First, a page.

There is also the question of what collage means. Sjostedt relates a few stories of what people see in his work, as compared to what he saw in making the piece, or what he was going for. And this discussion is what interests Sjostedt, to see what people see in his collage, both good and bad (and there have been some doozies). ‘Images are so loaded with so many things that you cannot even consciously explain and you’re just like ‘What?!?’ You just have these visceral reactions. And this is the thrill of flipping through magazines. If I pause on image for even just a few seconds I tear it out, even if I don’t know why [yet].’
He describes the process of actually creating the collage as if it is a Ouija board, ‘letting my instincts dictate what I’m going to do.’
One of the fascinating things about Sjostedt’s work is that it is all analog, he eschews the idea of digital collage, though recognizing that does lead to cleaner, and more sophisticated and neater imagery and product. So there is obviously a statement in working old school. And part of this is in the sensual process of the magazine, the feel of the paper, something that feels ‘natural’ to Sjostedt. And he’s ultimately not shooting for perfection, despite his exacting standards, he doesn’t want slickness of the digital. Rather, his process is immediacy of analog, which also keeps him from over-thinking the process. He’s also a fan of the messiness, which is also more forgiving.
This doesn’t surprise me, really. If you think about Gen X and what we’ve done in the world, besides bitch and moan, we are also the ones who brought back vinyl. I have this idea that culturally, we are nostalgic for a period that existed before we were conscious or even born, usually the period right before we were born. This is also, often, our parents’ time. In the late 80s, our generation went through a hippy rebirth, bringing back the (horrible) stylings of our parents, through bell bottom jeans and tie-dyed shirts, and then we quickly moved onto the late 70s and punk and brought about a revival. When I look at my students today, they’ve moved on from their 80s revivalism and are now interested in the fashions and stylings of the early 90s. Hence, our discussion about nostalgia in Sjostedt’s work.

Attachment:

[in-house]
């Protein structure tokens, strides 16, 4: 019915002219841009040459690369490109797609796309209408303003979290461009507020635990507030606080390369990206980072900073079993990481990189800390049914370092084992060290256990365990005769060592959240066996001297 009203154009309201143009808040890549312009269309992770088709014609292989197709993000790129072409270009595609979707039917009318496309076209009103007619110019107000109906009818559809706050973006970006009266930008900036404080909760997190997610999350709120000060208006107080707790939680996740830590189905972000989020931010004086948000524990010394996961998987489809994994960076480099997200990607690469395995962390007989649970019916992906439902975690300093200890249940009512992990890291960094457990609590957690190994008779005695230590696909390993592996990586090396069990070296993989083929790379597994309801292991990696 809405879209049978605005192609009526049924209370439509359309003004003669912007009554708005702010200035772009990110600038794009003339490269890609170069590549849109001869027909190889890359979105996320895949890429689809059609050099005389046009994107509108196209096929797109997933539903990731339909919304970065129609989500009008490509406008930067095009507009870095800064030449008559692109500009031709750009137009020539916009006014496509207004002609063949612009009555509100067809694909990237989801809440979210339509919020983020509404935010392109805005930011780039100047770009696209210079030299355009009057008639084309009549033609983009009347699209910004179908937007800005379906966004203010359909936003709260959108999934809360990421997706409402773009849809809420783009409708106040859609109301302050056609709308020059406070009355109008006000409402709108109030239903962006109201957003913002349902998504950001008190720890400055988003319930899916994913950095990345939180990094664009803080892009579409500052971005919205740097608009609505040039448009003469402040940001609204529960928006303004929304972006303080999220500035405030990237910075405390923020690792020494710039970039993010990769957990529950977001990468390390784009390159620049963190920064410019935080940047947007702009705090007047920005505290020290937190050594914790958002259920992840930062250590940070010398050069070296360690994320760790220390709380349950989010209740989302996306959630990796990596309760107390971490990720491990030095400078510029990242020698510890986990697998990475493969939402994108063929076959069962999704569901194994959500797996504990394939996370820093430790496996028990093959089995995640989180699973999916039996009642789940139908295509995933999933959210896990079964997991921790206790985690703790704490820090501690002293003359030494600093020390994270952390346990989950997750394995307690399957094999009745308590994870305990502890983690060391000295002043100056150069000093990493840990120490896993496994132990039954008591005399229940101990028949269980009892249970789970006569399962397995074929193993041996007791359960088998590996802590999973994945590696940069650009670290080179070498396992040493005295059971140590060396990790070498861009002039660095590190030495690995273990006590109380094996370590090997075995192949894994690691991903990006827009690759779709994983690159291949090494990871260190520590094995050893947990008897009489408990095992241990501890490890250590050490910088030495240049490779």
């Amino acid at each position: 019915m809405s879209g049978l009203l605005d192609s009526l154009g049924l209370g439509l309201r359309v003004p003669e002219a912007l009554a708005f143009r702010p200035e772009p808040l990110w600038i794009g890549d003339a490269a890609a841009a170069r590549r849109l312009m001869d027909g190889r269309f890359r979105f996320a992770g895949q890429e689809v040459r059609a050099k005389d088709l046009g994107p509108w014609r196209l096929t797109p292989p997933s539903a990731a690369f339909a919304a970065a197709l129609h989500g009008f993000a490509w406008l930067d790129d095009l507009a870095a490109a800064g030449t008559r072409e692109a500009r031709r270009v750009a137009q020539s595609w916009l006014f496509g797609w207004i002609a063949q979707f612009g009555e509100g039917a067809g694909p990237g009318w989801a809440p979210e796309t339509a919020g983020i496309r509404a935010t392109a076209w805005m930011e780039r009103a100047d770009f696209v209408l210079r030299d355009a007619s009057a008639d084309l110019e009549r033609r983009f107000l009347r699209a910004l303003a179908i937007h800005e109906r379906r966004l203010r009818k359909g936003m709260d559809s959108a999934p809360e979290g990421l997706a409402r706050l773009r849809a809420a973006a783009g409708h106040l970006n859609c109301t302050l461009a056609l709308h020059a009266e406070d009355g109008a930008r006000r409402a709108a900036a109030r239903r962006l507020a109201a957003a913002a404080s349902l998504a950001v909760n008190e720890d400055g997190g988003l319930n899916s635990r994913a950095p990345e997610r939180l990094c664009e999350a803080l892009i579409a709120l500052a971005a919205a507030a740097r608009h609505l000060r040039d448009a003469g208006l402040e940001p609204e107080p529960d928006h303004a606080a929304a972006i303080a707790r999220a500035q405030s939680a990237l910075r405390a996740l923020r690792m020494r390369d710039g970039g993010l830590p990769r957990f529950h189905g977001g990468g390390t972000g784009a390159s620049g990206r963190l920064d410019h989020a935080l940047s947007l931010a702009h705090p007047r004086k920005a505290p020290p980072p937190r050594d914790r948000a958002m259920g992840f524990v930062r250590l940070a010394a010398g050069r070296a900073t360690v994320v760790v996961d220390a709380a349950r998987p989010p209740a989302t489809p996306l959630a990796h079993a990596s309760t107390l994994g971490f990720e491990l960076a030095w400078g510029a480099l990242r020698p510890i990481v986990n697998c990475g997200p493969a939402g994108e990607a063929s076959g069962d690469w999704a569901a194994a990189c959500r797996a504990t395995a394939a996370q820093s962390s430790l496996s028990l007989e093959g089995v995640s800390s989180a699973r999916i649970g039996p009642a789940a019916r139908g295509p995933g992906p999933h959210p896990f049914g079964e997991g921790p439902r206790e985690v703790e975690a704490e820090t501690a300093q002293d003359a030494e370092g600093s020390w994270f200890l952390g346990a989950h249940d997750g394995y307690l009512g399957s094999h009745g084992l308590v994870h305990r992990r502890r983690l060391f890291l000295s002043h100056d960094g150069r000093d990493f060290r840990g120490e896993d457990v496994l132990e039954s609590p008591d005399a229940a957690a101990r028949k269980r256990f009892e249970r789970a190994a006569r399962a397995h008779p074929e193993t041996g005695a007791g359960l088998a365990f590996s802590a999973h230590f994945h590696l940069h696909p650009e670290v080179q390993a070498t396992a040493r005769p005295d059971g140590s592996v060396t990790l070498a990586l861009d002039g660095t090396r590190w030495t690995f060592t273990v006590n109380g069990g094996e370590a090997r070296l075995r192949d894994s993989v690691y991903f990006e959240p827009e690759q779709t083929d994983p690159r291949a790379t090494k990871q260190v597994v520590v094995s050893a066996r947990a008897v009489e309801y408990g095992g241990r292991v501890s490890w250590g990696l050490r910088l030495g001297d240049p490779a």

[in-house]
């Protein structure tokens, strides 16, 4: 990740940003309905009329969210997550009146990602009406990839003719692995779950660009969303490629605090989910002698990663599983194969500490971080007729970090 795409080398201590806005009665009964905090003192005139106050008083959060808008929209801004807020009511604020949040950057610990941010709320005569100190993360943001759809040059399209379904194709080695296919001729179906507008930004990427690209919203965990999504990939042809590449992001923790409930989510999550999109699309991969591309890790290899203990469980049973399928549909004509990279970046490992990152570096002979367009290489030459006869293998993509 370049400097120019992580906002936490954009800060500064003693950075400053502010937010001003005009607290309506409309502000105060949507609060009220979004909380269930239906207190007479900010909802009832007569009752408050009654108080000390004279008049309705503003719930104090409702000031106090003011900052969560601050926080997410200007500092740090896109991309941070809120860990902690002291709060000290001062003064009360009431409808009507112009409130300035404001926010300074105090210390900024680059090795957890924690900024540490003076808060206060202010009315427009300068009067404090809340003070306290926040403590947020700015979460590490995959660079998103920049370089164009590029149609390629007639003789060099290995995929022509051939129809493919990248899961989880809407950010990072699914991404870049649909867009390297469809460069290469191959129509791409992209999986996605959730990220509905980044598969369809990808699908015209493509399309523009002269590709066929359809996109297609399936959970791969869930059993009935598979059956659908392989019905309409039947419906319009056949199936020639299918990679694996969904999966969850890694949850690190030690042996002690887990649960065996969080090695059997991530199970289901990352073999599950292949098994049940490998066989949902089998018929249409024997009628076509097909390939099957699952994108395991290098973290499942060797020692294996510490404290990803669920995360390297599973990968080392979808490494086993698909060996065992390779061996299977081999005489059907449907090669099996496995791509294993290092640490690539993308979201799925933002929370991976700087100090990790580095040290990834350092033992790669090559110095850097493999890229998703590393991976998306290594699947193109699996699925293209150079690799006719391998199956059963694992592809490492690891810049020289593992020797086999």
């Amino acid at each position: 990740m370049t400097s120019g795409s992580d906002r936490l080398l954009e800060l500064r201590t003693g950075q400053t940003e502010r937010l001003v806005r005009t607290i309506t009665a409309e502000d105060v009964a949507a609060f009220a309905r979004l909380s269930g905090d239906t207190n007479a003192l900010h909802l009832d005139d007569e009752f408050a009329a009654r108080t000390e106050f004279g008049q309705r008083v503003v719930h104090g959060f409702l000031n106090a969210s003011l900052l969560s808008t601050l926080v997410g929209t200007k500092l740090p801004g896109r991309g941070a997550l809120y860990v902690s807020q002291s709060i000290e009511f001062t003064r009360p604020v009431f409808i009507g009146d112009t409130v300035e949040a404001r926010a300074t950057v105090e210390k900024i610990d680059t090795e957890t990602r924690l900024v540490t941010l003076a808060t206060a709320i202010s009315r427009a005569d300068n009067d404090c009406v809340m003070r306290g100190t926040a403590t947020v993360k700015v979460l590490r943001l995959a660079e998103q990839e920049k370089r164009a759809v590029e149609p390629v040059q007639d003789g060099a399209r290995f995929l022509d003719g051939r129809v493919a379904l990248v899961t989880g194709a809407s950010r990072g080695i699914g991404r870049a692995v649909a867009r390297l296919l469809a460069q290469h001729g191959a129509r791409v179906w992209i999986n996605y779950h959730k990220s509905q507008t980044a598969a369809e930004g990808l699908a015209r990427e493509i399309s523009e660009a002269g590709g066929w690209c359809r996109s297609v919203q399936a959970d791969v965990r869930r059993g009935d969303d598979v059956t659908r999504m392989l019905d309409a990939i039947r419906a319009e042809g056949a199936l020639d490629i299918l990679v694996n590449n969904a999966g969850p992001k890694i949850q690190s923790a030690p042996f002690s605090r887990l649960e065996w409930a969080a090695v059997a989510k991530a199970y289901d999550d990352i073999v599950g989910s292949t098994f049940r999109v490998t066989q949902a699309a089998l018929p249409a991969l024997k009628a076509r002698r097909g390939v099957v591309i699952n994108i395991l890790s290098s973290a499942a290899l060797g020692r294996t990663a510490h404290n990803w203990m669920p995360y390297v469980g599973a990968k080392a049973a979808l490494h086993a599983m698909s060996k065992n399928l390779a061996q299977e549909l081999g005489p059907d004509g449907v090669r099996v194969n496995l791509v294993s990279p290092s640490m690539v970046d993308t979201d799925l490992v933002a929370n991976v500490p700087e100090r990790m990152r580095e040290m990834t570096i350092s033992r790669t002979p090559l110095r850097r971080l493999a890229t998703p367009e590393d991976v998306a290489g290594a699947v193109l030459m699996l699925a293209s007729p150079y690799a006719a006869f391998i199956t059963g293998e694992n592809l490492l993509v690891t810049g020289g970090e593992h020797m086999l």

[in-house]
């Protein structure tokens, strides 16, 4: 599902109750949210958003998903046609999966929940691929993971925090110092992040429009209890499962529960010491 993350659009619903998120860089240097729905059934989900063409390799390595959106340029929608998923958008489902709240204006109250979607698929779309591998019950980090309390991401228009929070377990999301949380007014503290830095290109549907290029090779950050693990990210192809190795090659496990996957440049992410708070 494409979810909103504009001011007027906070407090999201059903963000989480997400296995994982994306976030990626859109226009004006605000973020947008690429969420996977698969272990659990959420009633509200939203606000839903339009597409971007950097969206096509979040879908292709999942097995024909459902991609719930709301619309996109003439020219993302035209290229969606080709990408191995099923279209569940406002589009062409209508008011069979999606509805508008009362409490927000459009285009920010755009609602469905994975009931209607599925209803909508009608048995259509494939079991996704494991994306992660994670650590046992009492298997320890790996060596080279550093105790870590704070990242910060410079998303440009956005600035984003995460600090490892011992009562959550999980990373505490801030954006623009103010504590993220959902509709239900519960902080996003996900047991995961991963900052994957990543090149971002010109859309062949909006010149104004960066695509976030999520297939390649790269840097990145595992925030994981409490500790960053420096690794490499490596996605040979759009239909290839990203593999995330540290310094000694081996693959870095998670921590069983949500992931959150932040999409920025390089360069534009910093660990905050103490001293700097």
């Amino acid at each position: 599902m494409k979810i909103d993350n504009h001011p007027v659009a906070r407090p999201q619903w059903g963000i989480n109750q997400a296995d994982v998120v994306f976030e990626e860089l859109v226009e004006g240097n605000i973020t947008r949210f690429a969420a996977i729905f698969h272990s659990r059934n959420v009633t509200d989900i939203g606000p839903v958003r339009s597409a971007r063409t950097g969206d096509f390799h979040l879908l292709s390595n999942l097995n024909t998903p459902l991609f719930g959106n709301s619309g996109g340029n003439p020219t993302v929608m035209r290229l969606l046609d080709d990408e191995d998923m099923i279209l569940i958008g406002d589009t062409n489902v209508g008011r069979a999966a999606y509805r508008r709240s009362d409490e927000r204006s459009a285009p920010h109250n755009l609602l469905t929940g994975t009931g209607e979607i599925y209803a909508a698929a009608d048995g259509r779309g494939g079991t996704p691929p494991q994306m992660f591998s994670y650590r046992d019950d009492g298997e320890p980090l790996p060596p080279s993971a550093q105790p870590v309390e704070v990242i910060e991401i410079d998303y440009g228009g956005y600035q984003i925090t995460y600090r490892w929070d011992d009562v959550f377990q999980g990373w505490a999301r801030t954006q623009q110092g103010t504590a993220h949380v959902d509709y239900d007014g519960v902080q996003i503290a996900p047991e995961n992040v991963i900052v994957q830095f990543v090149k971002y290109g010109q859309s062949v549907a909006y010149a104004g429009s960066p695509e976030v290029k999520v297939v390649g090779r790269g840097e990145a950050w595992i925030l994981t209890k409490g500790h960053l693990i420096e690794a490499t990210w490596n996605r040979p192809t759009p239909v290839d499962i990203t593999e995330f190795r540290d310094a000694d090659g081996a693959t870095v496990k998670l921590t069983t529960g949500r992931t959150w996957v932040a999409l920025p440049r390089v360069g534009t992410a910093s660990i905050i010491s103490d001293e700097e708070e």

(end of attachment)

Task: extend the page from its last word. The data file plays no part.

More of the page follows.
But his discussion about process, and the analog nature of his creation also makes me think about how Gen X also brought back vinyl. We grew up as vinyl went out, replaced by cassettes. Cassettes sucked, man. They got worn out, they got eaten by tape decks. Their sound generally was shitty. And so, the hipsters amongst us went back to vinyl. Interestingly, I have noticed of late that the bands I am into, largely of 20-somethings, appear to be interested in bringing back the cassette. Why I have no clue, it’s not like there are any obvious benefits to it, especially when compared to either the digital or vinyl.
And the multi-dimensionality of his work, his creation of collage, is very much present in his work. If you look, you can see the layering of images, in some cases, the paper is so old you can either see what’s printed on the other side, or else you can see what’s underneath it. That sensual nature of his creative process exists in the finished product, even under the glass of the frame in which it is mounted and hung on the wall.
His studio may be a little more organized now than when he is actively making art (we are talking between the launch of the Formations show at Thelo and the beginnings of his Flow series), but the low-tech nature of his process is clear. He works at a massive plastic table, upon which sits a series of trays that hold raw materials. He also has his tools, scissors, exacto knife, rulers, glue at hand. And that’s about it. He has an ideas board on the wall to his left, and behind him is a set of plastic drawers that contains more possibilities, images he’s culled from magazines. And that’s it.